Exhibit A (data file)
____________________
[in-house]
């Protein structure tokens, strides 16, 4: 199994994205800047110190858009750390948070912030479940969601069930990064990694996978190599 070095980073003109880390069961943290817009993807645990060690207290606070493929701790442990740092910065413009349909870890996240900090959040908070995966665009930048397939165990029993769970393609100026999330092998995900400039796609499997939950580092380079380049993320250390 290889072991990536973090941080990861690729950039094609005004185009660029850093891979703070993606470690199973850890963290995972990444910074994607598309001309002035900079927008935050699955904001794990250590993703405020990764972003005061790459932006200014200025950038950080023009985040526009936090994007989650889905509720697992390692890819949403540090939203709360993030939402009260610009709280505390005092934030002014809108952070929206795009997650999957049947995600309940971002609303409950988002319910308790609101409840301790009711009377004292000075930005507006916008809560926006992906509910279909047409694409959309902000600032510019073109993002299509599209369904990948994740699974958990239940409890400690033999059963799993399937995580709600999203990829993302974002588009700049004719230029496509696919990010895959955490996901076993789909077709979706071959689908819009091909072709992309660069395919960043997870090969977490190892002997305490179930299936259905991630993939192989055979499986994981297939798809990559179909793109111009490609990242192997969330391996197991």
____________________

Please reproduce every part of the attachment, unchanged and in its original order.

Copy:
[in-house]
């Protein structure tokens, strides 16, 4: 199994994205800047110190858009750390948070912030479940969601069930990064990694996978190599 070095980073003109880390069961943290817009993807645990060690207290606070493929701790442990740092910065413009349909870890996240900090959040908070995966665009930048397939165990029993769970393609100026999330092998995900400039796609499997939950580092380079380049993320250390 290889072991990536973090941080990861690729950039094609005004185009660029850093891979703070993606470690199973850890963290995972990444910074994607598309001309002035900079927008935050699955904001794990250590993703405020990764972003005061790459932006200014200025950038950080023009985040526009936090994007989650889905509720697992390692890819949403540090939203709360993030939402009260610009709280505390005092934030002014809108952070929206795009997650999957049947995600309940971002609303409950988002319910308790609101409840301790009711009377004292000075930005507006916008809560926006992906509910279909047409694409959309902000600032510019073109993002299509599209369904990948994740699974958990239940409890400690033999059963799993399937995580709600999203990829993302974002588009700049004719230029496509696919990010895959955490996901076993789909077709979706071959689908819009091909072709992309660069395919960043997870090969977490190892002997305490179930299936259905991630993939192989055979499986994981297939798809990559179909793109111009490609990242192997969330391996197991």